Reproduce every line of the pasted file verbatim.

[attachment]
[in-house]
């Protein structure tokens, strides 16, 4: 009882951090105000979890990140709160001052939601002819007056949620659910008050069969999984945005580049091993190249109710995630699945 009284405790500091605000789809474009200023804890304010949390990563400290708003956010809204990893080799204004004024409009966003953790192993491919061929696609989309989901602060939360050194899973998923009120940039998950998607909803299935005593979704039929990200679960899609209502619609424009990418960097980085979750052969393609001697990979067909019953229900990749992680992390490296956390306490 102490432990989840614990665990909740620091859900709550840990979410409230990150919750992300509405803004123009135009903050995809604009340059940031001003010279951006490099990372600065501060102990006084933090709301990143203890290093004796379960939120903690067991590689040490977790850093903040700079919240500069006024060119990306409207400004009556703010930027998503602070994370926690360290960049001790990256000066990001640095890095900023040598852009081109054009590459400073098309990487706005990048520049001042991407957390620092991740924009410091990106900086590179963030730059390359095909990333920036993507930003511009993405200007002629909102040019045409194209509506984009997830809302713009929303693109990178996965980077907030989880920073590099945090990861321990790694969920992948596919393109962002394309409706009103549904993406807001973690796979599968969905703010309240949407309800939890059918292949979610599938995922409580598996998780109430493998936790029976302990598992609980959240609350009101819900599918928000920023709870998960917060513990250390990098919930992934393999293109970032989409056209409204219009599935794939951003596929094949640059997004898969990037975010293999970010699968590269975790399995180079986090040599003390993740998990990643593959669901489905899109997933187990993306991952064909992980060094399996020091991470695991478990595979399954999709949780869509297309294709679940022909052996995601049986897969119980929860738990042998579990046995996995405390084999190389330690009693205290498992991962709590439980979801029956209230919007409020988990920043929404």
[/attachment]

[in-house]
């Protein structure tokens, strides 16, 4: 009882951090105000979890990140709160001052939601002819007056949620659910008050069969999984945005580049091993190249109710995630699945 009284405790500091605000789809474009200023804890304010949390990563400290708003956010809204990893080799204004004024409009966003953790192993491919061929696609989309989901602060939360050194899973998923009120940039998950998607909803299935005593979704039929990200679960899609209502619609424009990418960097980085979750052969393609001697990979067909019953229900990749992680992390490296956390306490 102490432990989840614990665990909740620091859900709550840990979410409230990150919750992300509405803004123009135009903050995809604009340059940031001003010279951006490099990372600065501060102990006084933090709301990143203890290093004796379960939120903690067991590689040490977790850093903040700079919240500069006024060119990306409207400004009556703010930027998503602070994370926690360290960049001790990256000066990001640095890095900023040598852009081109054009590459400073098309990487706005990048520049001042991407957390620092991740924009410091990106900086590179963030730059390359095909990333920036993507930003511009993405200007002629909102040019045409194209509506984009997830809302713009929303693109990178996965980077907030989880920073590099945090990861321990790694969920992948596919393109962002394309409706009103549904993406807001973690796979599968969905703010309240949407309800939890059918292949979610599938995922409580598996998780109430493998936790029976302990598992609980959240609350009101819900599918928000920023709870998960917060513990250390990098919930992934393999293109970032989409056209409204219009599935794939951003596929094949640059997004898969990037975010293999970010699968590269975790399995180079986090040599003390993740998990990643593959669901489905899109997933187990993306991952064909992980060094399996020091991470695991478990595979399954999709949780869509297309294709679940022909052996995601049986897969119980929860738990042998579990046995996995405390084999190389330690009693205290498992991962709590439980979801029956209230919007409020988990920043929404």